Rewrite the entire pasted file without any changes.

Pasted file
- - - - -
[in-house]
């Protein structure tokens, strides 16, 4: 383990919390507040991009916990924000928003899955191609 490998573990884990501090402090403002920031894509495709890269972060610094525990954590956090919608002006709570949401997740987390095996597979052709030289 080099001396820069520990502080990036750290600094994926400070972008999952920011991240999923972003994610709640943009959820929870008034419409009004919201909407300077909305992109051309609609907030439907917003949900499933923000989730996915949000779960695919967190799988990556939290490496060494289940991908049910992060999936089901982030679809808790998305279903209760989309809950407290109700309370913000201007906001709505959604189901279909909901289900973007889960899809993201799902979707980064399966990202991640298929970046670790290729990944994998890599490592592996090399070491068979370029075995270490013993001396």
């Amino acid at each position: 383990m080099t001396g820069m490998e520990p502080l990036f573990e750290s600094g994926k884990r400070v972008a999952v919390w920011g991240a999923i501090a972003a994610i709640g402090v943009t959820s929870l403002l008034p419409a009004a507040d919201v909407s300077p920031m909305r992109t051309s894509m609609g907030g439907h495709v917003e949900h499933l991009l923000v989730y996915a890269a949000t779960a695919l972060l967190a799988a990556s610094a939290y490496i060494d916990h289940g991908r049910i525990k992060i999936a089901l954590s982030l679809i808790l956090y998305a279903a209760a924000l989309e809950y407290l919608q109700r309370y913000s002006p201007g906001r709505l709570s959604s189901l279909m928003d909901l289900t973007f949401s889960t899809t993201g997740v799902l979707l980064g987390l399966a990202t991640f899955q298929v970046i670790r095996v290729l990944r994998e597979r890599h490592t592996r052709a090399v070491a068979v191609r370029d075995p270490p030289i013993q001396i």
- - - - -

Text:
[in-house]
């Protein structure tokens, strides 16, 4: 383990919390507040991009916990924000928003899955191609 490998573990884990501090402090403002920031894509495709890269972060610094525990954590956090919608002006709570949401997740987390095996597979052709030289 080099001396820069520990502080990036750290600094994926400070972008999952920011991240999923972003994610709640943009959820929870008034419409009004919201909407300077909305992109051309609609907030439907917003949900499933923000989730996915949000779960695919967190799988990556939290490496060494289940991908049910992060999936089901982030679809808790998305279903209760989309809950407290109700309370913000201007906001709505959604189901279909909901289900973007889960899809993201799902979707980064399966990202991640298929970046670790290729990944994998890599490592592996090399070491068979370029075995270490013993001396």
């Amino acid at each position: 383990m080099t001396g820069m490998e520990p502080l990036f573990e750290s600094g994926k884990r400070v972008a999952v919390w920011g991240a999923i501090a972003a994610i709640g402090v943009t959820s929870l403002l008034p419409a009004a507040d919201v909407s300077p920031m909305r992109t051309s894509m609609g907030g439907h495709v917003e949900h499933l991009l923000v989730y996915a890269a949000t779960a695919l972060l967190a799988a990556s610094a939290y490496i060494d916990h289940g991908r049910i525990k992060i999936a089901l954590s982030l679809i808790l956090y998305a279903a209760a924000l989309e809950y407290l919608q109700r309370y913000s002006p201007g906001r709505l709570s959604s189901l279909m928003d909901l289900t973007f949401s889960t899809t993201g997740v799902l979707l980064g987390l399966a990202t991640f899955q298929v970046i670790r095996v290729l990944r994998e597979r890599h490592t592996r052709a090399v070491a068979v191609r370029d075995p270490p030289i013993q001396i």